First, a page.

You have 2 more free articles remaining

Offered the right piece of the right size – which does matter – the market responds. It did so in the case of the sale’s top seller, a fine mid-19th century dining table extending to a huge 16ft (4.88m) with its seven extra leaves in varying sizes and their original pine leaf cabinet.

Standing on eight turned and gadrooned tapering legs, the table, said Mr Lambert “evoked feelings of splendour and grandeur as it must have stood in the most magnificent dining room.”

For many years, however, it has been travelling with the same family from one house to another and most recently resided in a local council house, the leaves carefully stored in their cabinet.

As a result, there was some difference in colour to the table top when fully extended, but the piece (needing only a little work) was in the sort of original, untouched condition the trade a’ways likes and is prepared to pay for.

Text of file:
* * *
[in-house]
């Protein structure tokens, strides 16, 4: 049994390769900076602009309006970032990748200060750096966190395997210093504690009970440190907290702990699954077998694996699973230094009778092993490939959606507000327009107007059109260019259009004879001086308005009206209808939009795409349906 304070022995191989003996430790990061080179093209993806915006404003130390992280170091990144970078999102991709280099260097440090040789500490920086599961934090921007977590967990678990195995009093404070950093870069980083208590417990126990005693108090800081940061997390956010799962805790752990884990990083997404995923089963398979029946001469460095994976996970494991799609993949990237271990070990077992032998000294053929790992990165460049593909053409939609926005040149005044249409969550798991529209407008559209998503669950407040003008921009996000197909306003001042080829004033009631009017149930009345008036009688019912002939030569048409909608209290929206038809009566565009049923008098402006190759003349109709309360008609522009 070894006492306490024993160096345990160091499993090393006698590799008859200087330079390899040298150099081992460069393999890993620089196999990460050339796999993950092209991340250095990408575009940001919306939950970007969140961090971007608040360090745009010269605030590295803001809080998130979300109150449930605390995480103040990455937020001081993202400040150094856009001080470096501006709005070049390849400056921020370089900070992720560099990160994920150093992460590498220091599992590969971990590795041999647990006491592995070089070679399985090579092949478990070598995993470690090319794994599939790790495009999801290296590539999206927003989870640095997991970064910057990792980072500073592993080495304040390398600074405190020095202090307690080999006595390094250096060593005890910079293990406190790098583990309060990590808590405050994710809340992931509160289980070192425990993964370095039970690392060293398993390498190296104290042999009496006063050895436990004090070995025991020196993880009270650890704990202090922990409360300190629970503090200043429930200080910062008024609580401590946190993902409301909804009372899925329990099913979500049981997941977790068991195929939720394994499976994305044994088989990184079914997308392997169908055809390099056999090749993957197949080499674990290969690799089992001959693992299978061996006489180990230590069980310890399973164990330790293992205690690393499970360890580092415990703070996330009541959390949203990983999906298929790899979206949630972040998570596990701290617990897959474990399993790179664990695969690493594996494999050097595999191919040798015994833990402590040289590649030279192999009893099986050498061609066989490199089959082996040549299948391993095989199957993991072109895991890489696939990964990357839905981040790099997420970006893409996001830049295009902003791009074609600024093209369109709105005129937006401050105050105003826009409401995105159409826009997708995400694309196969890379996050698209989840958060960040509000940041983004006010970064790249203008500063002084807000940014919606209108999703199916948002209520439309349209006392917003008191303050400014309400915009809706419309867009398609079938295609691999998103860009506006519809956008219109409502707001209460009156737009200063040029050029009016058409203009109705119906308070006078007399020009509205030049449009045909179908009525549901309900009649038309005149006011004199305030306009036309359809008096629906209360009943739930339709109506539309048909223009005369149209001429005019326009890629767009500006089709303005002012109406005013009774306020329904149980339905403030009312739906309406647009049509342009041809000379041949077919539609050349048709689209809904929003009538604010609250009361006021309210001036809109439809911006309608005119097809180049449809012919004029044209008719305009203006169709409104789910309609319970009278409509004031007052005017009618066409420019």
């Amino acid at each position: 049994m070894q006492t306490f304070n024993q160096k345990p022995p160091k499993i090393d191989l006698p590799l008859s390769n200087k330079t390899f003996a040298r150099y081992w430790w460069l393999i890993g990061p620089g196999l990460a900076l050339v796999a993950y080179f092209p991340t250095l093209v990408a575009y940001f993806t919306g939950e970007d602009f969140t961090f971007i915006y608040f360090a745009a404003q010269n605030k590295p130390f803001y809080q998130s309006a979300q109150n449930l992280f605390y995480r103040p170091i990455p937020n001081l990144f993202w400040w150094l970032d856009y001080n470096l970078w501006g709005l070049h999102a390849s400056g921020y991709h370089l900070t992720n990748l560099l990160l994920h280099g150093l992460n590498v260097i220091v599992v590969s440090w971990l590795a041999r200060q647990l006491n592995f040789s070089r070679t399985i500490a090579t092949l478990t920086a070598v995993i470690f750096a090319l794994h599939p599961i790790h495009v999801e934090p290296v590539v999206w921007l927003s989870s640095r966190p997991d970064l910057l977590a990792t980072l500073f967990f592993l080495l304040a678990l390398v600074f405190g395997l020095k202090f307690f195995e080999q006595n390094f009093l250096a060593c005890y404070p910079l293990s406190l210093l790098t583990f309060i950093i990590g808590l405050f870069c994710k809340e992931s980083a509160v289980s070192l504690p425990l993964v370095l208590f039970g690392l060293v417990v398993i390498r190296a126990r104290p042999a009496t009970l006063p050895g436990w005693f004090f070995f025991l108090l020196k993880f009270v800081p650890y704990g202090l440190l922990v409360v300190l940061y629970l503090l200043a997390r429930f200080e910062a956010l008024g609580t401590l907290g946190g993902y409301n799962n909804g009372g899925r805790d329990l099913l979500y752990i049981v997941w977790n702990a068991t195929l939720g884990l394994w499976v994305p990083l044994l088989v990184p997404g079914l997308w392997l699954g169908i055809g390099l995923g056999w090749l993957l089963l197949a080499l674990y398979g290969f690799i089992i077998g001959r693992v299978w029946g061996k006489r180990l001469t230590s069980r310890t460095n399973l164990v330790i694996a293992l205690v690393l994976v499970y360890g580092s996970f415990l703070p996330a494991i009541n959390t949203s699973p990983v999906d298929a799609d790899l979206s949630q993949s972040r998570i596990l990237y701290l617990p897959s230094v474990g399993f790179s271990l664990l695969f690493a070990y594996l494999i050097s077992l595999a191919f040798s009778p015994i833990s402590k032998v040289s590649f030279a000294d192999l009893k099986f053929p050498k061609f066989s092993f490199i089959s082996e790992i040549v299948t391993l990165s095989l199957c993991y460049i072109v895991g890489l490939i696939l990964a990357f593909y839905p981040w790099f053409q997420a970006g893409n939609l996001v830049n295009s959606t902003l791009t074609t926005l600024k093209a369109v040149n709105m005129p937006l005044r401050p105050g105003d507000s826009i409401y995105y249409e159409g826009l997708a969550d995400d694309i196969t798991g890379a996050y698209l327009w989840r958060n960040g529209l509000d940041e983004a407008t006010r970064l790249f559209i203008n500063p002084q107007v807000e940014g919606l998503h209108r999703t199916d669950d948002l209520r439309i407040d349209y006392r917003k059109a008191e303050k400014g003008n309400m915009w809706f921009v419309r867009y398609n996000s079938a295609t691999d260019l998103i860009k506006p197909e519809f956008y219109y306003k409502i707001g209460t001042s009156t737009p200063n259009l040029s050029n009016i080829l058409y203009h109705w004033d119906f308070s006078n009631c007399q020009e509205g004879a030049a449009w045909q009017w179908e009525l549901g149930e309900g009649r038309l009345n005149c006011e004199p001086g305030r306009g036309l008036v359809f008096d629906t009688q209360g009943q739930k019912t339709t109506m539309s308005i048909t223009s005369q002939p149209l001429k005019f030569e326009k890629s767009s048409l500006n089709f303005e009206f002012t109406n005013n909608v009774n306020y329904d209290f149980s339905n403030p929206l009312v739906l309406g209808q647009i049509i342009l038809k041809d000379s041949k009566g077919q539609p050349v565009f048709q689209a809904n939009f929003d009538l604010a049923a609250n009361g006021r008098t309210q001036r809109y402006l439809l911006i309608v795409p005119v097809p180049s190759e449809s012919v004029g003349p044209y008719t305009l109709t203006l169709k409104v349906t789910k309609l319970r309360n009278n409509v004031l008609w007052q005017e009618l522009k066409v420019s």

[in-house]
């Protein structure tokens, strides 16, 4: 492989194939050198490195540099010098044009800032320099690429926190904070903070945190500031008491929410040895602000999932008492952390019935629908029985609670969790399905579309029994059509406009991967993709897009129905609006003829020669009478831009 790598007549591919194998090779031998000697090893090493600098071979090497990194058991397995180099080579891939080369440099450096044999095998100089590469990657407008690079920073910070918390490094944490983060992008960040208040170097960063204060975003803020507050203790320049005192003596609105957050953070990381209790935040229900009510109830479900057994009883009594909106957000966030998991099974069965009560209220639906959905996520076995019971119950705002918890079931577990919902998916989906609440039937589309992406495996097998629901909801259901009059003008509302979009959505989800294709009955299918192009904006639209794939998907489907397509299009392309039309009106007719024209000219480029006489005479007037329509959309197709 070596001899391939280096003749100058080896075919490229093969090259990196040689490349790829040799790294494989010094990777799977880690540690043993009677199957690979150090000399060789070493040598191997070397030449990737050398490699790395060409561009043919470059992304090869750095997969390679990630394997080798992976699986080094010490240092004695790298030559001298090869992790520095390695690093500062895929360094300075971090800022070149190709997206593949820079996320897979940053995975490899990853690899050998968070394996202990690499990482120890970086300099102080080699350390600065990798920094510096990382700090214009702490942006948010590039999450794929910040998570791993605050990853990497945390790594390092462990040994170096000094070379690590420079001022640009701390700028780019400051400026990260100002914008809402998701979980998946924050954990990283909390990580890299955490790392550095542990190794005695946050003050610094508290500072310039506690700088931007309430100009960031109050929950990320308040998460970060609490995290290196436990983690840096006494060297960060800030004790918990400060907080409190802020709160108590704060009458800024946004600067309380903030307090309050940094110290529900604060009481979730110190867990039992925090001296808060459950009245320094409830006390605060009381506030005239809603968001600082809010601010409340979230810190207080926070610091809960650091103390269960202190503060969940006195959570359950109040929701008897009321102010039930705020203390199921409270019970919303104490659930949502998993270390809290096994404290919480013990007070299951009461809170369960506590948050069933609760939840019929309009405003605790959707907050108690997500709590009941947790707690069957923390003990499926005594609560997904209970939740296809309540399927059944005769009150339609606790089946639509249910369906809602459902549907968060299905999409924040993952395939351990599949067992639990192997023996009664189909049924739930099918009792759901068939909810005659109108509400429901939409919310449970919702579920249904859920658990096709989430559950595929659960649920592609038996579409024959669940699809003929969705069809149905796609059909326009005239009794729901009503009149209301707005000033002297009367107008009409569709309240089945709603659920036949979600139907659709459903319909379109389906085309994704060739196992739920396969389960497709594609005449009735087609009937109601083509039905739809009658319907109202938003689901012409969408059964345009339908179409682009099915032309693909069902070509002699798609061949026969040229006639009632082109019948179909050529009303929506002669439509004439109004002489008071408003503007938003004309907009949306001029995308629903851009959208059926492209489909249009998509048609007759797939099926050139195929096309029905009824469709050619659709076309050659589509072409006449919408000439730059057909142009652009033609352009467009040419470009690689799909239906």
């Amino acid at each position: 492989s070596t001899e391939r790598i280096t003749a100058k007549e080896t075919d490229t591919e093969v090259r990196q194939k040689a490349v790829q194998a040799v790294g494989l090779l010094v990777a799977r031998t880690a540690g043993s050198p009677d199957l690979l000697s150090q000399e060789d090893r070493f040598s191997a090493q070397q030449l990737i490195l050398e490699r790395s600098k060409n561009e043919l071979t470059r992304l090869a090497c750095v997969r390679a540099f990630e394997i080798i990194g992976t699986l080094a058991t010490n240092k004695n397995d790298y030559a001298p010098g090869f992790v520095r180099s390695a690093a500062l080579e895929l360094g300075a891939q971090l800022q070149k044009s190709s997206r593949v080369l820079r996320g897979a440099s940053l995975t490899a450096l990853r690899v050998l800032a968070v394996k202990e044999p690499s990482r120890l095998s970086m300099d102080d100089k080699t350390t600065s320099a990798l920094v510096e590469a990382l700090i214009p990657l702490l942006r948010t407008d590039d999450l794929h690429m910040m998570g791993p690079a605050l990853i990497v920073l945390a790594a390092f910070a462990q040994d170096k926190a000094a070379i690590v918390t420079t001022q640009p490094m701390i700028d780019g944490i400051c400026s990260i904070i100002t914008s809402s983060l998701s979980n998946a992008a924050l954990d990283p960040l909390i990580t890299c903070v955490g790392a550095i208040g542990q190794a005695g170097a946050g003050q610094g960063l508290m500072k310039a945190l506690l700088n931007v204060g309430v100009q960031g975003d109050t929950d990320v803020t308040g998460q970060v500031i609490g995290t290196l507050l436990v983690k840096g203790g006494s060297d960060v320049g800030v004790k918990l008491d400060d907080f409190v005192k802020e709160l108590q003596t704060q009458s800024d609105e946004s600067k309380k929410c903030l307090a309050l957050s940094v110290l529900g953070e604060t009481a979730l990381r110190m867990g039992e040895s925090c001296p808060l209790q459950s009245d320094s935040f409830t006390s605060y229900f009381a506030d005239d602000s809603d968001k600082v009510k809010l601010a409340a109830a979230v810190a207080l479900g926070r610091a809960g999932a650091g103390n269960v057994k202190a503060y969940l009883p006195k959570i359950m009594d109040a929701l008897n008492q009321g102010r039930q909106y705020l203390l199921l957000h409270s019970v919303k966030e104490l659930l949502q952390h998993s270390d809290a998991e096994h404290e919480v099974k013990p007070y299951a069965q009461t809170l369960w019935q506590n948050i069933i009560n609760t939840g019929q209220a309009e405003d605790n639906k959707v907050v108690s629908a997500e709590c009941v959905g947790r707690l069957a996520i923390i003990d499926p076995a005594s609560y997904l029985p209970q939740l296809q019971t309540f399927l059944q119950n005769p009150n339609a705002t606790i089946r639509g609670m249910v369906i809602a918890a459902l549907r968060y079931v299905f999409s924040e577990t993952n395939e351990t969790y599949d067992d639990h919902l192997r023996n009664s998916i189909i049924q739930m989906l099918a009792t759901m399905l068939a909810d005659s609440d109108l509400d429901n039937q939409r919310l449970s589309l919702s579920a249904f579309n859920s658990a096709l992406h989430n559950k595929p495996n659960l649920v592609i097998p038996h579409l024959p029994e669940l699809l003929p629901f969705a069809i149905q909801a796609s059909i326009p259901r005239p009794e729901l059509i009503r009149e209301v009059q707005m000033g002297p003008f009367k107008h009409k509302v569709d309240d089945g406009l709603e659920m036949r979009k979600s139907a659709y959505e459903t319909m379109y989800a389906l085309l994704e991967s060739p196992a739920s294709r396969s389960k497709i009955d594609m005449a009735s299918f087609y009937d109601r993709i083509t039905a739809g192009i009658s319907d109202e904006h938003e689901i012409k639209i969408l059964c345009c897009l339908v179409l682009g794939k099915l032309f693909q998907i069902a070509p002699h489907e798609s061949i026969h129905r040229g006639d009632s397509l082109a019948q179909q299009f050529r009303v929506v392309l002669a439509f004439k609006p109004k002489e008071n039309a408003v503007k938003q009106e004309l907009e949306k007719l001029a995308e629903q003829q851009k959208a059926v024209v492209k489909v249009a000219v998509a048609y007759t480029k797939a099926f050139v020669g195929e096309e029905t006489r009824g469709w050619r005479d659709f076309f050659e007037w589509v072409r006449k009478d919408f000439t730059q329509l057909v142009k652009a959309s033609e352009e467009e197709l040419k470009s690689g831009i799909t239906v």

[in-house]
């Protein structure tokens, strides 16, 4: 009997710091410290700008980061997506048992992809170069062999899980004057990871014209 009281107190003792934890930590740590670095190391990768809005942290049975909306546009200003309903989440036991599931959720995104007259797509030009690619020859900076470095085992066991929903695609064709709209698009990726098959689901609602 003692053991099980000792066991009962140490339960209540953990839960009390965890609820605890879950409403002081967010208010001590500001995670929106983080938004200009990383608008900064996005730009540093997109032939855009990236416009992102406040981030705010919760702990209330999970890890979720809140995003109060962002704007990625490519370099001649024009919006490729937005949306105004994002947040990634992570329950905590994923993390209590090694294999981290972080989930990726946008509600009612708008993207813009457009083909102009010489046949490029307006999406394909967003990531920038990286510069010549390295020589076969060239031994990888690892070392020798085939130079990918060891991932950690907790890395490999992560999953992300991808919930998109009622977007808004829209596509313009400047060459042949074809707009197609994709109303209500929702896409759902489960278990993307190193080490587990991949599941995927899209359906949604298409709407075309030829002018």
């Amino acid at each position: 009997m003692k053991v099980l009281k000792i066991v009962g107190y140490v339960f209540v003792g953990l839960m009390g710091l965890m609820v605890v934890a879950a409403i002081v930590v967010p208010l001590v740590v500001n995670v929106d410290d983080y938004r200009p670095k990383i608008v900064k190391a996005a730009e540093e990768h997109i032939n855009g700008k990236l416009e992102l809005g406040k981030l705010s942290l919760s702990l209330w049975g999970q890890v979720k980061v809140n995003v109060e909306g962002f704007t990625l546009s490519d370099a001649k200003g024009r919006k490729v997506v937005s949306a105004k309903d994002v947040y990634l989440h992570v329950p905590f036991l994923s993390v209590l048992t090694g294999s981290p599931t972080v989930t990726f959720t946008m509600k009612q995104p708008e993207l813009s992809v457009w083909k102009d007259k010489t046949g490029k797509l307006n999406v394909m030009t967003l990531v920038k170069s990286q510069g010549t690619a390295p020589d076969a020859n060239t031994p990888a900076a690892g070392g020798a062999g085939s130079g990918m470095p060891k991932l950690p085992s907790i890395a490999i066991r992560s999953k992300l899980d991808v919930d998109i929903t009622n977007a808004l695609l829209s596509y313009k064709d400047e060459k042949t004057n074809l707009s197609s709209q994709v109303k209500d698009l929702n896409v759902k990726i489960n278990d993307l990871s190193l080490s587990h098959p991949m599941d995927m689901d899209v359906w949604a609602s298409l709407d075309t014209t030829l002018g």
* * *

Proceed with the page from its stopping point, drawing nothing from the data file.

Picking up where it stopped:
Mr Lambert had put an (unpublished) estimate of £5000-8000 on it and commission bids made certain it would at least sell within that band. On the day, however, trade interest took it beyond hopes and it finally sold to a Channel Islands dealer at £11,000. Mr Lambert observed: “It would be interesting to follow the table’s progress and see where it ends up after a little restoration.”

The selective nature of the market was, however, also seen in a winning bid of £1200 on a 4ft 10 1/2in tall by 4ft wide (1.49 x 1.22m) Regency rosewood collector’s cabinet entered by an Oxford college. An attractive piece with no fewer than 38 drawers behind doors with gilt metal trellis and silk-backing above a central cupboard, it would, thought Mr Lambert “have made a few hundred pounds more several years ago.”

Clocks and barometers, however, continue to sell steadily with a good 19th century, eight-day mahogany-cased bracket clock leading the way. With a pagoda top and an 8 1/2in (22cm) diameter arched silvered dial signed John Hall & Co, 56, King Street, Manchester, and a movement striking on eight bells and a gong, it sold to the Irish trade at £2300.